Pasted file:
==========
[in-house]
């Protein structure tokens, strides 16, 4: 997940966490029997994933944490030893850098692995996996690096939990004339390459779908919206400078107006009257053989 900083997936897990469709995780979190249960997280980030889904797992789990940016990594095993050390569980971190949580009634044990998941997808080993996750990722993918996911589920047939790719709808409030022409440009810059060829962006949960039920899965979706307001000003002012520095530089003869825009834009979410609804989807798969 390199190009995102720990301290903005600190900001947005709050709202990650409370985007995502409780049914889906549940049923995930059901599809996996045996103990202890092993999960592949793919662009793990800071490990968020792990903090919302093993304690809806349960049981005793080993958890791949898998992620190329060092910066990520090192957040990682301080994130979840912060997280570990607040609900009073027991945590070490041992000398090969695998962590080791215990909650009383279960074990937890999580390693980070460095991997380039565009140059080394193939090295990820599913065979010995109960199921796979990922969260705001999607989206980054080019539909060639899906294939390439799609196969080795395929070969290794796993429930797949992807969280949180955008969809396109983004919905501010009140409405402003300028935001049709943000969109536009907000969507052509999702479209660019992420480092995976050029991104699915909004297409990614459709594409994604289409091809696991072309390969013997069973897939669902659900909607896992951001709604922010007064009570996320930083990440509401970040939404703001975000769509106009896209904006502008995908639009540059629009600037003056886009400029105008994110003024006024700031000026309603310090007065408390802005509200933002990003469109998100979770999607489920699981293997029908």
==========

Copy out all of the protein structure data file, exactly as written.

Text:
[in-house]
């Protein structure tokens, strides 16, 4: 997940966490029997994933944490030893850098692995996996690096939990004339390459779908919206400078107006009257053989 900083997936897990469709995780979190249960997280980030889904797992789990940016990594095993050390569980971190949580009634044990998941997808080993996750990722993918996911589920047939790719709808409030022409440009810059060829962006949960039920899965979706307001000003002012520095530089003869825009834009979410609804989807798969 390199190009995102720990301290903005600190900001947005709050709202990650409370985007995502409780049914889906549940049923995930059901599809996996045996103990202890092993999960592949793919662009793990800071490990968020792990903090919302093993304690809806349960049981005793080993958890791949898998992620190329060092910066990520090192957040990682301080994130979840912060997280570990607040609900009073027991945590070490041992000398090969695998962590080791215990909650009383279960074990937890999580390693980070460095991997380039565009140059080394193939090295990820599913065979010995109960199921796979990922969260705001999607989206980054080019539909060639899906294939390439799609196969080795395929070969290794796993429930797949992807969280949180955008969809396109983004919905501010009140409405402003300028935001049709943000969109536009907000969507052509999702479209660019992420480092995976050029991104699915909004297409990614459709594409994604289409091809696991072309390969013997069973897939669902659900909607896992951001709604922010007064009570996320930083990440509401970040939404703001975000769509106009896209904006502008995908639009540059629009600037003056886009400029105008994110003024006024700031000026309603310090007065408390802005509200933002990003469109998100979770999607489920699981293997029908």